Makeover Monday: Taming a Jungle

First attempt at taming the jungle.

I’ve posted about our crazy garden before. The previous homeowners were very conscientious organic gardeners and had worked their way up to a self-sustaining edible and flowering garden. It was amazing when we first saw the house, then it quickly became a tangled, invasive jungle. I mean, kale growing 6′ tall. Bushels of flowering broccoli (aka, beyond edible). And then the morning glory, wisteria, alstrumeria, Chilean jasmine, midnight berries, and others that were just TAKING OVER. (Doesn’t it sound like I know something about plants? I don’t. I just fake it.)

I thought I could handle it myself. So I pulled, chopped, yanked for about 12 hours straight. And managed to tweak my neck to immobility for a week. Fail. Oh, and all that overgrowth came back in a few weeks! Plus some!

First attempt at taming the jungle.
Thankfully the City allows free yard waste disposal.

Next we tried hiring gardeners to come out and pull, trim, and tame everything back. A hefty sum of money (ahem, equivalent to RENT), and six weeks later, it was all back with a vengeance.

My next plan was to hire a garden consultant from Seattle Tilth to help me create a plan to make it more sustainable. And by sustainable, I mean, not spending 30 hours per week maintaining some level control over the growth. So what she proposed was flame weeding the stone paths, and then this method for taming the rest.

Taming your Jungle (the Sane Way)

  • Decide what area bugs you the most. It may not be the most visible to the neighborhood, but if it bugs you, you’re motivated to tackle it.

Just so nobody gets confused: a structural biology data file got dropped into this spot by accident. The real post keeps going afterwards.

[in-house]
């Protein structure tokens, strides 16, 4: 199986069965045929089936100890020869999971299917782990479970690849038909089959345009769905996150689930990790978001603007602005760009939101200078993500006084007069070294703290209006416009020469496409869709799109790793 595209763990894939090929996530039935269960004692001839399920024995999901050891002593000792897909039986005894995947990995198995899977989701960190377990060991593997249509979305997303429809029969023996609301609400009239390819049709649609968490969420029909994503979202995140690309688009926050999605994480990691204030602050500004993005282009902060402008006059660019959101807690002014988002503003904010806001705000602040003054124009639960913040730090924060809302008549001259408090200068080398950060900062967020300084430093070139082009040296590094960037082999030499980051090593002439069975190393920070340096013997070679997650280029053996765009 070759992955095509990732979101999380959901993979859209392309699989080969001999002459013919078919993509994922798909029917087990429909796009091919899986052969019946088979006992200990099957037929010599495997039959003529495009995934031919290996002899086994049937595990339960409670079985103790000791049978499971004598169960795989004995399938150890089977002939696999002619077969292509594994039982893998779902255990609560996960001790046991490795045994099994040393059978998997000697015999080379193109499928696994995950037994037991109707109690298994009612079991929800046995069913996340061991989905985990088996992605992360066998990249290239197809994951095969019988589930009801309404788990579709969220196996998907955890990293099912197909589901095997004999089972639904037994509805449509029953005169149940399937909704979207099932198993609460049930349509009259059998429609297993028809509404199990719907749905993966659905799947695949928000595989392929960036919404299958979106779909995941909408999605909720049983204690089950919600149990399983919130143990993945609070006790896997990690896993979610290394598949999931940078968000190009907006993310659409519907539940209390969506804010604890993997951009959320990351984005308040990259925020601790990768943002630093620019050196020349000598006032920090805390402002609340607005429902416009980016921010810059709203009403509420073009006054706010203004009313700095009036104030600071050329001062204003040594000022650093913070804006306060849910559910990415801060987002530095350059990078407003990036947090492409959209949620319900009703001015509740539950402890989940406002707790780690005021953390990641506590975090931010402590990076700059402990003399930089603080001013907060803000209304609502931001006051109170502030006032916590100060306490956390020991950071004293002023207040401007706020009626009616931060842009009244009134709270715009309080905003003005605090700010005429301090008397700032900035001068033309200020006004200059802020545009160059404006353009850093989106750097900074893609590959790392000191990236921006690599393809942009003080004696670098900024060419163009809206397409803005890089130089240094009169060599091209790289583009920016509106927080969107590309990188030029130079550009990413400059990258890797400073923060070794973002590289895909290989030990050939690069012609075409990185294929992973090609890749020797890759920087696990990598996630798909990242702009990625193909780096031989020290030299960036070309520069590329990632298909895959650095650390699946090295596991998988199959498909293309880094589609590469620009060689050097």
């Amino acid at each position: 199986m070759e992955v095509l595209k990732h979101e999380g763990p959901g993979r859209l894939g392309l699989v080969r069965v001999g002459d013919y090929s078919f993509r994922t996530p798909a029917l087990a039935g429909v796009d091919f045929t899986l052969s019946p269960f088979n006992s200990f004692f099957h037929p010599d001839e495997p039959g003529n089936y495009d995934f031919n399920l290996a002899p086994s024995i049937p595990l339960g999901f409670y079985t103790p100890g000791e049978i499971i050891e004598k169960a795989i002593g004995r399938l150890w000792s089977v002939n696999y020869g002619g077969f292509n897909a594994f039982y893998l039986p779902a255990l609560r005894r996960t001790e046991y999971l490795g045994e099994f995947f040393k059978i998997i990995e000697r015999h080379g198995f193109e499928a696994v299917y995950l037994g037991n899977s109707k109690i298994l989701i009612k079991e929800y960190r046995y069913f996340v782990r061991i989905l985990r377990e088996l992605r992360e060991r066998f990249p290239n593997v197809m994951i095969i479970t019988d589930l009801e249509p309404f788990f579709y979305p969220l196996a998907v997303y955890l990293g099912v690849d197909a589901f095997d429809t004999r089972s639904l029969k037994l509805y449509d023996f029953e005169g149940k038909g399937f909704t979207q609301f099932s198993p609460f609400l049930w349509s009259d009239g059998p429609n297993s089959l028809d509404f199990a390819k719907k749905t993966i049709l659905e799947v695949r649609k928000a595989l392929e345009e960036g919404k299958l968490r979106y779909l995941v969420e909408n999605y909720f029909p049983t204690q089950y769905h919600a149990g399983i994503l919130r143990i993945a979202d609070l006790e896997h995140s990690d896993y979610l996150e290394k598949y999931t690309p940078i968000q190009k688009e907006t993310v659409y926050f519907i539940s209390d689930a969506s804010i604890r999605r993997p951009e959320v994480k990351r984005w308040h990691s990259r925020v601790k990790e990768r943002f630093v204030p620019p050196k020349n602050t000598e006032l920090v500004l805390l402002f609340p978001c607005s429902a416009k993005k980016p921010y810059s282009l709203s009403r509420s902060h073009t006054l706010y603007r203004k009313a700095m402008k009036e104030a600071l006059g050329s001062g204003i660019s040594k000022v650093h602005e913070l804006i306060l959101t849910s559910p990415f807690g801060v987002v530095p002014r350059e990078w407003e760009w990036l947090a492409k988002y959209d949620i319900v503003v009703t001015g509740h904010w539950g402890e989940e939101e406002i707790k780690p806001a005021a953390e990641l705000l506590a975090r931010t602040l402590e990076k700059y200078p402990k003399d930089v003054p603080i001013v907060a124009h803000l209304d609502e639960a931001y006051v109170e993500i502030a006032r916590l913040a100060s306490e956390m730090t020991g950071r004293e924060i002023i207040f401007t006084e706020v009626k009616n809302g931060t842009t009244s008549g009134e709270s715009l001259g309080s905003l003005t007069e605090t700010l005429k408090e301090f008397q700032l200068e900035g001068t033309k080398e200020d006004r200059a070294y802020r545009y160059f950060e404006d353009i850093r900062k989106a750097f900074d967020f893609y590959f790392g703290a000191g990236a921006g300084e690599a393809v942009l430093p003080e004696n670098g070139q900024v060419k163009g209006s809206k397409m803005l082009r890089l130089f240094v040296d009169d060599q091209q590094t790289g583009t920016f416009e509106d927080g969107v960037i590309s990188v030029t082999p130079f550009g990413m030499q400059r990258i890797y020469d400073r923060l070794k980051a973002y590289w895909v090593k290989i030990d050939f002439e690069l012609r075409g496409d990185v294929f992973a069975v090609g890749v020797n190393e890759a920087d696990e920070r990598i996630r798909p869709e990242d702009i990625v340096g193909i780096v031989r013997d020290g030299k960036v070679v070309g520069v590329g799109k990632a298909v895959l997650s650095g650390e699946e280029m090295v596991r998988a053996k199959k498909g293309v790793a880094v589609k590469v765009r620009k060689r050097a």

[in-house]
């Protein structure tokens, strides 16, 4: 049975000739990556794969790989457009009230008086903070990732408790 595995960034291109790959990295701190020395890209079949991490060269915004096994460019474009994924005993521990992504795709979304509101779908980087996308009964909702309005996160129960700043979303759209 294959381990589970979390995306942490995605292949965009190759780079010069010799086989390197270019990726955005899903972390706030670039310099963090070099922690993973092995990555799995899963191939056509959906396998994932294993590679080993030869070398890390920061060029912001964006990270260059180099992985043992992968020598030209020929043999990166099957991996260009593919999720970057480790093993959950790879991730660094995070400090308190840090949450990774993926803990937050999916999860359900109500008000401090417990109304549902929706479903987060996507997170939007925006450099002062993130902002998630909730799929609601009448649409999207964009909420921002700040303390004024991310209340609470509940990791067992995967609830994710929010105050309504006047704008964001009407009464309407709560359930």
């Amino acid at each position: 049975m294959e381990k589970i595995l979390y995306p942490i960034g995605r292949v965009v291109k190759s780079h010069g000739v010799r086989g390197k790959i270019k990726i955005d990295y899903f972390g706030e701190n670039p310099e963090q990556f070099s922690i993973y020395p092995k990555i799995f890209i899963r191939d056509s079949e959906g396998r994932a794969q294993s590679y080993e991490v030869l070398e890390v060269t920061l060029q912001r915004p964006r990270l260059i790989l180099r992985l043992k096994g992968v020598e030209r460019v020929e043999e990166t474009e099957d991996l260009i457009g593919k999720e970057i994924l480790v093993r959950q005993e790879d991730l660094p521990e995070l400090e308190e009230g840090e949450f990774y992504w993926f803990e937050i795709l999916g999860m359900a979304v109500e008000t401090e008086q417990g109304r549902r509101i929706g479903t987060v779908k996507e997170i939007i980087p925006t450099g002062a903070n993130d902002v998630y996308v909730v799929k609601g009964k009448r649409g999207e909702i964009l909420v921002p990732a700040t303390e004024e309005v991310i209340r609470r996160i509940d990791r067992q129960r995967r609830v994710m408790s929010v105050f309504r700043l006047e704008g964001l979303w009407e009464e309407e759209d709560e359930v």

• Work on a small area at a time (approx 3′ x 2′). This sounds like so little, but with the invasive weeds, it really was about the amount of work I’d want to do in one go.
  • Again, just stick with that area until it is FINISHED. Don’t pull weeds over your entire yard, then go back and prep for planting. You’ll NEVER stay on top of it. Trust me.
  • Pull the weeds.
  • Add some nutrients to the soil (compost, organic booster, whatever your soil needs to give some love to plants).
  • Plant your desired plants, trim back the ones you want to keep.
  • Cover ALL dirt (up to the stems/trunks) with cardboard. Yes, cardboard. This is an amazing weed blocker! It’s water permeable and it decomposes after a couple of years so you can re-till and re-compost after a few seasons. Not after a few weeks. Oh, and it’s free. Just hang on to shipping boxes or raid a dumpster behind your local supermarket. If there’s tape on it, don’t sweat it. When you dig in next time, you can pull it out.
  • Stake down the cardboard in tricky areas (like our front rockery…you don’t want it poking out, looks cheap.)
  • Cover with several inches of mulch or compost. A good guide is to use the thickness of the compost bag, which is about 3″. I used Cedar Grove compost, which closes the loop in Seattle yard waste collection, and is occasionally offered at 3-for-2.
  • Install your drip line, water regularly. Watch your PLANTS, not your WEEDS grow!